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Why diabetics should have their Ankle-Brachial Index (ABI) checked regularly

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Nowadays we are all pretty well acquainted with diabetes in this or that way. Everybody has a friend, grandparent or even a child who has diabetes. In fact WHO claims the total number of people with diabetes is projected to rise from 171 million in 2000 to 366 million in 2030 (World Health Organization).

Apart from the well-known inconveniences caused by diabetes itself it can have even more serious consequences. Similarly as other risk factors for Peripheral Arterial Disease – hypertension and smoking, diabetes strongly contributes to the development of this disease. Numerous studies have shown the correlation between diabetes and PAD and assessed that overall, intermittent claudication itself (a symptom of PAD that show as leg pain) is about twice as common among diabetics patients than among non-diabetic patients.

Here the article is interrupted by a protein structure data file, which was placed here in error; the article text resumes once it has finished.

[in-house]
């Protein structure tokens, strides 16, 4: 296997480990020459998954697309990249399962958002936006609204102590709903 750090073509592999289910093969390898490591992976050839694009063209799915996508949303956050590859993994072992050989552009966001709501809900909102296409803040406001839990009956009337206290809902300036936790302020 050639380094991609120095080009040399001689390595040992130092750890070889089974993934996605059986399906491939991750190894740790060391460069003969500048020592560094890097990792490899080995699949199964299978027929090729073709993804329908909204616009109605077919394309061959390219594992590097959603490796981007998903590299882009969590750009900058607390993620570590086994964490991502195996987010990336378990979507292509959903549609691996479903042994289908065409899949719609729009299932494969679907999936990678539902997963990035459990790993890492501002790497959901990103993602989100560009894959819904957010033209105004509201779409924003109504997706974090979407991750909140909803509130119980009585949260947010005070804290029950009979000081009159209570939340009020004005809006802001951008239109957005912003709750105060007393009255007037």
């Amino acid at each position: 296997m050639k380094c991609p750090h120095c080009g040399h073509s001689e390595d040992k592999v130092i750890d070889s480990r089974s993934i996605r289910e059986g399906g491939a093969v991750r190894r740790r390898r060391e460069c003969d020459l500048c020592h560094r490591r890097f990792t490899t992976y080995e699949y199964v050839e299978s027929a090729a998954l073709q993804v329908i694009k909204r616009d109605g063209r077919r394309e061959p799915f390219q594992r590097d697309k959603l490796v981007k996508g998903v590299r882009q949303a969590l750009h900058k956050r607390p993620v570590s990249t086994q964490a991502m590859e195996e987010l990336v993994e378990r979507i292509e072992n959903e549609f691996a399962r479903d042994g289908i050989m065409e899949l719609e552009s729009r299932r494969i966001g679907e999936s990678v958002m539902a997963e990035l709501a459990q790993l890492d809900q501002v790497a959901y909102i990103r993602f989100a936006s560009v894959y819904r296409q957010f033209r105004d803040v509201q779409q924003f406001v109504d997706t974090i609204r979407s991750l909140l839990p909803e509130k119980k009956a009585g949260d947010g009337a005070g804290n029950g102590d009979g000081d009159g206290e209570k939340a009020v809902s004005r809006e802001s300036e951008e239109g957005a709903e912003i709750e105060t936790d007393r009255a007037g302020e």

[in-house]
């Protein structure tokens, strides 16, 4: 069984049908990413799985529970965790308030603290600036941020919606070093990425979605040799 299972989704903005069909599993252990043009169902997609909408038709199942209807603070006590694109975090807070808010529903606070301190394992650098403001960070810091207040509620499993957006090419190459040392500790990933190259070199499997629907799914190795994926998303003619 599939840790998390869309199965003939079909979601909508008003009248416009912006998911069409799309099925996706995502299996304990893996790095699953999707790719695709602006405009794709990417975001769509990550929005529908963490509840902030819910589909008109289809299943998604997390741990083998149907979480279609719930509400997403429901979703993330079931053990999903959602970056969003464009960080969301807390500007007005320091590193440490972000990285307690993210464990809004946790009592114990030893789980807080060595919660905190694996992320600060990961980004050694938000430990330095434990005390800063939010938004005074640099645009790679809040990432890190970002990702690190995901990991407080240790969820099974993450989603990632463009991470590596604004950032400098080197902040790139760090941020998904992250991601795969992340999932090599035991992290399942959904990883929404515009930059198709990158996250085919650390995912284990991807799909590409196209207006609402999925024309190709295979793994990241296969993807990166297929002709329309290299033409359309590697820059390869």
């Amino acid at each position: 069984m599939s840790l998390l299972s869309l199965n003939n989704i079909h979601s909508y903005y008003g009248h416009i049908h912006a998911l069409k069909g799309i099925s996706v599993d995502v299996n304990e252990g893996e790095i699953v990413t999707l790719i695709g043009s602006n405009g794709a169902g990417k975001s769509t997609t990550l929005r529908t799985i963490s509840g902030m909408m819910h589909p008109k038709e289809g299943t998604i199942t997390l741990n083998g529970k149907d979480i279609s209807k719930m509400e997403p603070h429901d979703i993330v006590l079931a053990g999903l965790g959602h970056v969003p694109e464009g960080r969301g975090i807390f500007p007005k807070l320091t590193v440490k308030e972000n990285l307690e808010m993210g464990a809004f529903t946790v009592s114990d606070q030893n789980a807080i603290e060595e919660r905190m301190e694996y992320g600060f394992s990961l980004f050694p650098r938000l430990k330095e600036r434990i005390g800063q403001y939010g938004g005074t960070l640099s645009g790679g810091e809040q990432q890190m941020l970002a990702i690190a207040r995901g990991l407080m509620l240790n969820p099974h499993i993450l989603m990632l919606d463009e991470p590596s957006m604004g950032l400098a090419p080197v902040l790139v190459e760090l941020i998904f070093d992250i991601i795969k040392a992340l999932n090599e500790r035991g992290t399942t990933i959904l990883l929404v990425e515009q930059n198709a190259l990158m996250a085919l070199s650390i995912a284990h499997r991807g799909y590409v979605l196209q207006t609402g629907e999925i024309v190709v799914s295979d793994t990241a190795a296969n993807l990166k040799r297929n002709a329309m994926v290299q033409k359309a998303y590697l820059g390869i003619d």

According to TASC II study, the important fact here is that diabetes increases the risk of PAD approximately three to four-fold.

In fact in patients with diabetes, for every 1% increase in hemoglobin there is a corresponding 26% increased risk of PAD.

It is therefore crucial that all diabetic patients older than 50 have their Ankle-Brachial Indexes measured every time they visit their doctor for a regular diabetes checkup. The conventional ABI measurement could be a drawback for many doctors since it takes about 30 minutes to perform and is highly subjective due to human error. This is where ABPI MD comes in very handy. With MESI Ankle-Brachial Index Measuring Device the diagnosis of PAD can be done in just 3 minutes. This allows the doctor to screen all his or her diabetics without wasting too much time.

Check out how a doctor can save 27 minutes per ABI measurement: